Three years ago, Colombia’s government signed a controversial peace agreement with FARC rebels, but peace remains elusive, and Colombians have been marching to express their discontent with the government.
CGTN’s Michelle Begue reports from Bogota.
Colombian protesters took the streets on Sunday for a fourth consecutive day. This time demonstrators were calling for the end to violence allegedly committed by anti-riot police after a student protester was left in critical condition due to an injury caused by a tear gas canister.
The largely peaceful protests began on Thursday when demonstrators from listed grievances against the government. The complaints ranged from economic plans to corruption to the killing of human rights activists.
This Sunday marked three years since a peace agreement between the Colombian government and FARC rebel group went into effect. But violence in the country continues. According to Bogota think tank Indepaz more than 730 activists have been killed from January 2016 to June 2019.
“This is because the state has not fulfilled its agreements,” said Fabio Domingo Cortez, the mayor-elect of the town of Fuquene. “Their lack of compliance has been the main reason for the students going on strike, and also the unrest in the agricultural sector, and the social leaders’ killings.”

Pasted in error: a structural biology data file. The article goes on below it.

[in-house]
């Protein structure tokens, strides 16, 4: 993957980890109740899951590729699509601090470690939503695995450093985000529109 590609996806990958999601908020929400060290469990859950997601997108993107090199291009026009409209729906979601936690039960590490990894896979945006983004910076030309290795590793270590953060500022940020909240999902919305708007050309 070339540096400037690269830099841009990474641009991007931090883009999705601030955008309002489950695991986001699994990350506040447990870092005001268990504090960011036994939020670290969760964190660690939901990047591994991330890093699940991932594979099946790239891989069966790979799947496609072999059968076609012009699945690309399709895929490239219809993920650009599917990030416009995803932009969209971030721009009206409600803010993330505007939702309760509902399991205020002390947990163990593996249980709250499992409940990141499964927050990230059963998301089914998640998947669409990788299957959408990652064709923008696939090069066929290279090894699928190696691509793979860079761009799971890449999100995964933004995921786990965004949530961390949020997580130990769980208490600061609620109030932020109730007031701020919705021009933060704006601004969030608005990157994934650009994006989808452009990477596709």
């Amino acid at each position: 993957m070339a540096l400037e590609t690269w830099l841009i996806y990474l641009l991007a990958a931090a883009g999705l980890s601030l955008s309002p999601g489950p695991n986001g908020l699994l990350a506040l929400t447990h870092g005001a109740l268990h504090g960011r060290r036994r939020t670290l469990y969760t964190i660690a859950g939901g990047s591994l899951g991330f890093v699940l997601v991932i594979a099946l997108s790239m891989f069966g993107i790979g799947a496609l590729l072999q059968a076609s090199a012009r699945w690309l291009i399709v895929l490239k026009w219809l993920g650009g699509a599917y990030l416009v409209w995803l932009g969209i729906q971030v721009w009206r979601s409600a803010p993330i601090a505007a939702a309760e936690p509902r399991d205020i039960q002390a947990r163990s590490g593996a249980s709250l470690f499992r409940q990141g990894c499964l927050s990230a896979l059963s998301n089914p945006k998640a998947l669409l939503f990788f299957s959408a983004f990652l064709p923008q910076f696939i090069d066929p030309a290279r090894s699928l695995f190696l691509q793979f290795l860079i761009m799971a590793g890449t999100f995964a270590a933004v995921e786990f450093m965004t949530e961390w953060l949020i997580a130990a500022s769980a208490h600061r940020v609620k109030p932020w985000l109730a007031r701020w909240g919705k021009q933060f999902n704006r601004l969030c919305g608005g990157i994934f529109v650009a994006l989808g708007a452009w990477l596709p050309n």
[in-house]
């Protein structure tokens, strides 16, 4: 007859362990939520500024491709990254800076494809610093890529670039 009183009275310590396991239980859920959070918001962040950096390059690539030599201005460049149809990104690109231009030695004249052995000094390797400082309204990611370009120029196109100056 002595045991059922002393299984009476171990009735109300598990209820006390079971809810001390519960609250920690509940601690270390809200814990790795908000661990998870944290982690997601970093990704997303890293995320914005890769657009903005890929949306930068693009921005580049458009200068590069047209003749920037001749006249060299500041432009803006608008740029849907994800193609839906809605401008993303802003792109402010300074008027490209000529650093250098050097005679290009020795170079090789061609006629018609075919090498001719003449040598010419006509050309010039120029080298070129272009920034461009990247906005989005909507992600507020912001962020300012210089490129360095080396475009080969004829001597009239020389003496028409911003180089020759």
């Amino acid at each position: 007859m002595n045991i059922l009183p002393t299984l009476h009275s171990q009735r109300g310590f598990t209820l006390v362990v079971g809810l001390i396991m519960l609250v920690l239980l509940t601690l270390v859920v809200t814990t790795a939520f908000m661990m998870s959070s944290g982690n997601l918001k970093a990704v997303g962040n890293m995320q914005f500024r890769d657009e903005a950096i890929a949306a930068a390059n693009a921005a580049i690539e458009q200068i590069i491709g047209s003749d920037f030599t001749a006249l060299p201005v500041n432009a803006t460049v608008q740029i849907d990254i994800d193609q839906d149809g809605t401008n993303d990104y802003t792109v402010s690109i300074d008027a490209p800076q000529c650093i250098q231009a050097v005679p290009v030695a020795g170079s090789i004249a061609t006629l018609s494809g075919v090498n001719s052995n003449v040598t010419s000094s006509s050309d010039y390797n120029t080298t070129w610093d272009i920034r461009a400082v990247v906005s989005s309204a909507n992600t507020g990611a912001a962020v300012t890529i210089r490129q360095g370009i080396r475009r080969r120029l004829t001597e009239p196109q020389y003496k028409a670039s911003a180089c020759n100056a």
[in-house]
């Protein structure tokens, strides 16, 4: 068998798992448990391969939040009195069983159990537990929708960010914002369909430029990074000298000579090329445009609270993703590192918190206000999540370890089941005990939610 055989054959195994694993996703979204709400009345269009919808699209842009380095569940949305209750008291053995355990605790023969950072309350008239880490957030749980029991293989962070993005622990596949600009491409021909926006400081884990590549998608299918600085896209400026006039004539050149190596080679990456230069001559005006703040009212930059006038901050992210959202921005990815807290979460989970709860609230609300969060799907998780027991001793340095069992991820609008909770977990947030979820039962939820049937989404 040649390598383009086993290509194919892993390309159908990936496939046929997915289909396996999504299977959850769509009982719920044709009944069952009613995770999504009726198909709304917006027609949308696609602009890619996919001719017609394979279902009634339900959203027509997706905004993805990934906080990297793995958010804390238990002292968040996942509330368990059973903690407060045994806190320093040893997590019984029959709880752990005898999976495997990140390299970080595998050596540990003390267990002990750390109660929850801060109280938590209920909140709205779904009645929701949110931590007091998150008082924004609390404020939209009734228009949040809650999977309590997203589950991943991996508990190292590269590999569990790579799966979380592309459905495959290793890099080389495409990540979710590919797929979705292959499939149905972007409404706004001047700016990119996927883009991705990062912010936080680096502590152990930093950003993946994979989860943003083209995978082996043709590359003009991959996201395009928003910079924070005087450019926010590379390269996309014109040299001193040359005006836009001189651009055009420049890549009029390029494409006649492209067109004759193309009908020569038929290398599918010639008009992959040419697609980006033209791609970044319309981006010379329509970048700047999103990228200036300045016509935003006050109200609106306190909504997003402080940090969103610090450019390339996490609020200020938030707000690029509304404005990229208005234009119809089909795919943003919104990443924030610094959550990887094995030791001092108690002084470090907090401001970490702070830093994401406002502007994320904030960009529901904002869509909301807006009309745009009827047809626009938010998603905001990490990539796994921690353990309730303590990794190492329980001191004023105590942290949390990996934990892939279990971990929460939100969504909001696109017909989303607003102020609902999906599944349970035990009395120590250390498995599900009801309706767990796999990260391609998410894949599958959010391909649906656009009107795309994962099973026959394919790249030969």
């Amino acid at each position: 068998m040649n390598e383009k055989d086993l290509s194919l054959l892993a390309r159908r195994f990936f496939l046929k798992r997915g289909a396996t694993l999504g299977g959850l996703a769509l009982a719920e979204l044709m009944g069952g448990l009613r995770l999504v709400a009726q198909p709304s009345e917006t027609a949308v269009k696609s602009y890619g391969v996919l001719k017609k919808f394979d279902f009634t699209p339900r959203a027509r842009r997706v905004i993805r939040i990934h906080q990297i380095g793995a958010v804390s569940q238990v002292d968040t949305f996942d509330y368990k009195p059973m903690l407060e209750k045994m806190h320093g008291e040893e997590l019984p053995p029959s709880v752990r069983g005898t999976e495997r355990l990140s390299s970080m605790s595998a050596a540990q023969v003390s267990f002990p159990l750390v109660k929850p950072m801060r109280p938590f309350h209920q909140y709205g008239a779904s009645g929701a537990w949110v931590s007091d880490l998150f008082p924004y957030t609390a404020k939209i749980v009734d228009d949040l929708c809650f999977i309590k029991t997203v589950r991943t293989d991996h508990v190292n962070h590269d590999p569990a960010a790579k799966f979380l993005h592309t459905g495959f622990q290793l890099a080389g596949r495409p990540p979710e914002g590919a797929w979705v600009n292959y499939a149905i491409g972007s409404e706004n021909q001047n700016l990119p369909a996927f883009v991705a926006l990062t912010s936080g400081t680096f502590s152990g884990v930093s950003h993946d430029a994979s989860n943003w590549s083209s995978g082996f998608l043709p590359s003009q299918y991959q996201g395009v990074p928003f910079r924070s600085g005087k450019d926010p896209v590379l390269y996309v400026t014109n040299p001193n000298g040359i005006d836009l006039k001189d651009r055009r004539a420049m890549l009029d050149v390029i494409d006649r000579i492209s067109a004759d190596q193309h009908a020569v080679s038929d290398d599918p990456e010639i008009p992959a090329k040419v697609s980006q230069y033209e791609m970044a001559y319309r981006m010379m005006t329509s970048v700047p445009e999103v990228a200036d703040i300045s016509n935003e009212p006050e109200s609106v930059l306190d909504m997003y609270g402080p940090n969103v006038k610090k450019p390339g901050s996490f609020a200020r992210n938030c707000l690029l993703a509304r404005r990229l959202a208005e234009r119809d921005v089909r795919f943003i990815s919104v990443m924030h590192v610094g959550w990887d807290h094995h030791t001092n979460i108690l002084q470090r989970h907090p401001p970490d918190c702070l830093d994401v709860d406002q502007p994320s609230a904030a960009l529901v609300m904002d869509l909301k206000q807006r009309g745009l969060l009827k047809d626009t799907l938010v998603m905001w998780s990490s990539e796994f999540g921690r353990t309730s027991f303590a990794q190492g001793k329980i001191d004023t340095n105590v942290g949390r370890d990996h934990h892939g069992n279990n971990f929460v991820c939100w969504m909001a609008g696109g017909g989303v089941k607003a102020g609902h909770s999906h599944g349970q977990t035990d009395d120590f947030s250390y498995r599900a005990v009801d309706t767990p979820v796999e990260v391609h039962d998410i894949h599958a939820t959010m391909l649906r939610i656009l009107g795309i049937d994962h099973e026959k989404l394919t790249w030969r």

President Ivan Duque says he will begin a “national dialogue” to address the route of the discontent. On Sunday, he met with mayors and governors from around the country.
“I will plan proposals that will aid your development plans and help us, as well be more effective in the territories,” said Duque.
In an exclusive interview with CGTN to mark the anniversary, FARC member and former peace negotiator Ricardo Tellez said, despite difficulties in the implementation, they remain optimistic as they see more civilians supporting peace efforts.
“This agreement is for the Colombian people, and they are the ones who have to defend it, and they will enjoy its benefits,” Tellez said. “To return to war would be a crime. No one in the FARC wants that.”
The United Nations also marked the occasion with a statement calling on Colombians to remain committed to the efforts that “make peace sustainable.”